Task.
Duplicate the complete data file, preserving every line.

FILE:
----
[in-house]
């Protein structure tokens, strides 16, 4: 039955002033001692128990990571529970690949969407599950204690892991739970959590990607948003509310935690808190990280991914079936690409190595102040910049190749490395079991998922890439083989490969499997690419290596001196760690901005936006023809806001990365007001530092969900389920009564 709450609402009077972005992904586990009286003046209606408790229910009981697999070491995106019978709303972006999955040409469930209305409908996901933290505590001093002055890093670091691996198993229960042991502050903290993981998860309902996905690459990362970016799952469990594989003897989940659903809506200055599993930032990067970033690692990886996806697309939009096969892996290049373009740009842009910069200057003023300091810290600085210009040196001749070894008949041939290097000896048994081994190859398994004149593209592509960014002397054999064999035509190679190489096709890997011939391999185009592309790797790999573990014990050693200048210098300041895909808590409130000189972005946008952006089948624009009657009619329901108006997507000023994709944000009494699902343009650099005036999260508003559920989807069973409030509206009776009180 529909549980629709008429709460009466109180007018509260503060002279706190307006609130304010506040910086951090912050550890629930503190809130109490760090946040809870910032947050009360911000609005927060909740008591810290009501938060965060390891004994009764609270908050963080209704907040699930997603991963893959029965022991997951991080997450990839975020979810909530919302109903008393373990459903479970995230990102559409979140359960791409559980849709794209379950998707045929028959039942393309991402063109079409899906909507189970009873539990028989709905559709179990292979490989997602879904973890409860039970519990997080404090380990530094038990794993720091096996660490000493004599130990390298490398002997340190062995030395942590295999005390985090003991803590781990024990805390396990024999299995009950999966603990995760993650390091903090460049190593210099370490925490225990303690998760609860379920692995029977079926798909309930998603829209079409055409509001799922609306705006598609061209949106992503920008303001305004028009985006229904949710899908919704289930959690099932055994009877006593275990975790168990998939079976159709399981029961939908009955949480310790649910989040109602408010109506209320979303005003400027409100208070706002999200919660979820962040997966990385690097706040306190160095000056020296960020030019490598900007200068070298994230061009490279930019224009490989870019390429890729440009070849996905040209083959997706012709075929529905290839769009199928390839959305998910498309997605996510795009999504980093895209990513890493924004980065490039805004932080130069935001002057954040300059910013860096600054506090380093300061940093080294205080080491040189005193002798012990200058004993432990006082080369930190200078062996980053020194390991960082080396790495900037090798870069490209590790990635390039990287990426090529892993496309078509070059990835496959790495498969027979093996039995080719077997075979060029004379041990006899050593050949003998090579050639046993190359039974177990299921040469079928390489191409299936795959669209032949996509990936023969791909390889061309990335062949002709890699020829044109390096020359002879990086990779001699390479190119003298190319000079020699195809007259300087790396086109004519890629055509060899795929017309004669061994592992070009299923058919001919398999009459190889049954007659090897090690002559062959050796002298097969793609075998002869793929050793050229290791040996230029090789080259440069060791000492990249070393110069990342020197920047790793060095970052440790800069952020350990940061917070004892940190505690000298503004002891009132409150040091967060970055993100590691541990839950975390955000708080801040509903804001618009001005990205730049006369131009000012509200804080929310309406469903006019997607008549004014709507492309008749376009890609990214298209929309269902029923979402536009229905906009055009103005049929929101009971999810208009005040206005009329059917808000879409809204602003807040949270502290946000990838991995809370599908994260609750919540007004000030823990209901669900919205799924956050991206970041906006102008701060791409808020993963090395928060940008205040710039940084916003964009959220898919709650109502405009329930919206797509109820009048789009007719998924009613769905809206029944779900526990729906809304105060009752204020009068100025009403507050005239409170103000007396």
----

[in-house]
């Protein structure tokens, strides 16, 4: 039955002033001692128990990571529970690949969407599950204690892991739970959590990607948003509310935690808190990280991914079936690409190595102040910049190749490395079991998922890439083989490969499997690419290596001196760690901005936006023809806001990365007001530092969900389920009564 709450609402009077972005992904586990009286003046209606408790229910009981697999070491995106019978709303972006999955040409469930209305409908996901933290505590001093002055890093670091691996198993229960042991502050903290993981998860309902996905690459990362970016799952469990594989003897989940659903809506200055599993930032990067970033690692990886996806697309939009096969892996290049373009740009842009910069200057003023300091810290600085210009040196001749070894008949041939290097000896048994081994190859398994004149593209592509960014002397054999064999035509190679190489096709890997011939391999185009592309790797790999573990014990050693200048210098300041895909808590409130000189972005946008952006089948624009009657009619329901108006997507000023994709944000009494699902343009650099005036999260508003559920989807069973409030509206009776009180 529909549980629709008429709460009466109180007018509260503060002279706190307006609130304010506040910086951090912050550890629930503190809130109490760090946040809870910032947050009360911000609005927060909740008591810290009501938060965060390891004994009764609270908050963080209704907040699930997603991963893959029965022991997951991080997450990839975020979810909530919302109903008393373990459903479970995230990102559409979140359960791409559980849709794209379950998707045929028959039942393309991402063109079409899906909507189970009873539990028989709905559709179990292979490989997602879904973890409860039970519990997080404090380990530094038990794993720091096996660490000493004599130990390298490398002997340190062995030395942590295999005390985090003991803590781990024990805390396990024999299995009950999966603990995760993650390091903090460049190593210099370490925490225990303690998760609860379920692995029977079926798909309930998603829209079409055409509001799922609306705006598609061209949106992503920008303001305004028009985006229904949710899908919704289930959690099932055994009877006593275990975790168990998939079976159709399981029961939908009955949480310790649910989040109602408010109506209320979303005003400027409100208070706002999200919660979820962040997966990385690097706040306190160095000056020296960020030019490598900007200068070298994230061009490279930019224009490989870019390429890729440009070849996905040209083959997706012709075929529905290839769009199928390839959305998910498309997605996510795009999504980093895209990513890493924004980065490039805004932080130069935001002057954040300059910013860096600054506090380093300061940093080294205080080491040189005193002798012990200058004993432990006082080369930190200078062996980053020194390991960082080396790495900037090798870069490209590790990635390039990287990426090529892993496309078509070059990835496959790495498969027979093996039995080719077997075979060029004379041990006899050593050949003998090579050639046993190359039974177990299921040469079928390489191409299936795959669209032949996509990936023969791909390889061309990335062949002709890699020829044109390096020359002879990086990779001699390479190119003298190319000079020699195809007259300087790396086109004519890629055509060899795929017309004669061994592992070009299923058919001919398999009459190889049954007659090897090690002559062959050796002298097969793609075998002869793929050793050229290791040996230029090789080259440069060791000492990249070393110069990342020197920047790793060095970052440790800069952020350990940061917070004892940190505690000298503004002891009132409150040091967060970055993100590691541990839950975390955000708080801040509903804001618009001005990205730049006369131009000012509200804080929310309406469903006019997607008549004014709507492309008749376009890609990214298209929309269902029923979402536009229905906009055009103005049929929101009971999810208009005040206005009329059917808000879409809204602003807040949270502290946000990838991995809370599908994260609750919540007004000030823990209901669900919205799924956050991206970041906006102008701060791409808020993963090395928060940008205040710039940084916003964009959220898919709650109502405009329930919206797509109820009048789009007719998924009613769905809206029944779900526990729906809304105060009752204020009068100025009403507050005239409170103000007396």